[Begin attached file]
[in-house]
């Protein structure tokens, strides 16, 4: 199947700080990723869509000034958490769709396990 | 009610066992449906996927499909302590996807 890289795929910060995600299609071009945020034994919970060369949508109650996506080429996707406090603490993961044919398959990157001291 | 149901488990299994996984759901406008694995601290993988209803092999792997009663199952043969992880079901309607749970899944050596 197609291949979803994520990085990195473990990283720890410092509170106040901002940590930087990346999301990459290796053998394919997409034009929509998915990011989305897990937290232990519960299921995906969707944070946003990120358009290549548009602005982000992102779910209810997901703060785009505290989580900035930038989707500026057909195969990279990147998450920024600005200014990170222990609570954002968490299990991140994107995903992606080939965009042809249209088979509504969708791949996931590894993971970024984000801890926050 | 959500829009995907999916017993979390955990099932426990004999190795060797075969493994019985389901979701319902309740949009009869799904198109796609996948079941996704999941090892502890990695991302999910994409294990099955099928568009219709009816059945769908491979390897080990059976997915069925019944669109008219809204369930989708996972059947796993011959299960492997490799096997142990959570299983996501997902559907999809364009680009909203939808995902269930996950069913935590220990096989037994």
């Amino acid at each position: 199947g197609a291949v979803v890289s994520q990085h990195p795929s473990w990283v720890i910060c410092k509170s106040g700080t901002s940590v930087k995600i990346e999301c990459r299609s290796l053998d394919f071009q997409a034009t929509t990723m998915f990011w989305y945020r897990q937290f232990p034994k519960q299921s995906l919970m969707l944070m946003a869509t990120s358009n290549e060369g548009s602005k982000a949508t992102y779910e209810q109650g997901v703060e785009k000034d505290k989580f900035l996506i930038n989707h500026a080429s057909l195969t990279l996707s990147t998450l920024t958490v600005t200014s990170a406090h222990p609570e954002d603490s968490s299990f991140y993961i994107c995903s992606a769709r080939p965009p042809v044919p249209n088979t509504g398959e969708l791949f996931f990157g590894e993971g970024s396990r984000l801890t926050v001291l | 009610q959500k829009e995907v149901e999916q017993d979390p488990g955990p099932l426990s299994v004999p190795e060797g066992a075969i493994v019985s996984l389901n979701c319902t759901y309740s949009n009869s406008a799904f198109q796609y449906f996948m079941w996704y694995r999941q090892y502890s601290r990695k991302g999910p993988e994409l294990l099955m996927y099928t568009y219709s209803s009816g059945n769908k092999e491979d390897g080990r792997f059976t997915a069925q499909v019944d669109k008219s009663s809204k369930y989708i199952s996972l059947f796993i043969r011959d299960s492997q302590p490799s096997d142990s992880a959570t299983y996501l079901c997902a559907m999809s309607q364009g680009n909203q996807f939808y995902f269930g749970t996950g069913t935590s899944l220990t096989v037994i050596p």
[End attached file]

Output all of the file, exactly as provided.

[in-house]
């Protein structure tokens, strides 16, 4: 199947700080990723869509000034958490769709396990 | 009610066992449906996927499909302590996807 890289795929910060995600299609071009945020034994919970060369949508109650996506080429996707406090603490993961044919398959990157001291 | 149901488990299994996984759901406008694995601290993988209803092999792997009663199952043969992880079901309607749970899944050596 197609291949979803994520990085990195473990990283720890410092509170106040901002940590930087990346999301990459290796053998394919997409034009929509998915990011989305897990937290232990519960299921995906969707944070946003990120358009290549548009602005982000992102779910209810997901703060785009505290989580900035930038989707500026057909195969990279990147998450920024600005200014990170222990609570954002968490299990991140994107995903992606080939965009042809249209088979509504969708791949996931590894993971970024984000801890926050 | 959500829009995907999916017993979390955990099932426990004999190795060797075969493994019985389901979701319902309740949009009869799904198109796609996948079941996704999941090892502890990695991302999910994409294990099955099928568009219709009816059945769908491979390897080990059976997915069925019944669109008219809204369930989708996972059947796993011959299960492997490799096997142990959570299983996501997902559907999809364009680009909203939808995902269930996950069913935590220990096989037994």
């Amino acid at each position: 199947g197609a291949v979803v890289s994520q990085h990195p795929s473990w990283v720890i910060c410092k509170s106040g700080t901002s940590v930087k995600i990346e999301c990459r299609s290796l053998d394919f071009q997409a034009t929509t990723m998915f990011w989305y945020r897990q937290f232990p034994k519960q299921s995906l919970m969707l944070m946003a869509t990120s358009n290549e060369g548009s602005k982000a949508t992102y779910e209810q109650g997901v703060e785009k000034d505290k989580f900035l996506i930038n989707h500026a080429s057909l195969t990279l996707s990147t998450l920024t958490v600005t200014s990170a406090h222990p609570e954002d603490s968490s299990f991140y993961i994107c995903s992606a769709r080939p965009p042809v044919p249209n088979t509504g398959e969708l791949f996931f990157g590894e993971g970024s396990r984000l801890t926050v001291l | 009610q959500k829009e995907v149901e999916q017993d979390p488990g955990p099932l426990s299994v004999p190795e060797g066992a075969i493994v019985s996984l389901n979701c319902t759901y309740s949009n009869s406008a799904f198109q796609y449906f996948m079941w996704y694995r999941q090892y502890s601290r990695k991302g999910p993988e994409l294990l099955m996927y099928t568009y219709s209803s009816g059945n769908k092999e491979d390897g080990r792997f059976t997915a069925q499909v019944d669109k008219s009663s809204k369930y989708i199952s996972l059947f796993i043969r011959d299960s492997q302590p490799s096997d142990s992880a959570t299983y996501l079901c997902a559907m999809s309607q364009g680009n909203q996807f939808y995902f269930g749970t996950g069913t935590s899944l220990t096989v037994i050596p």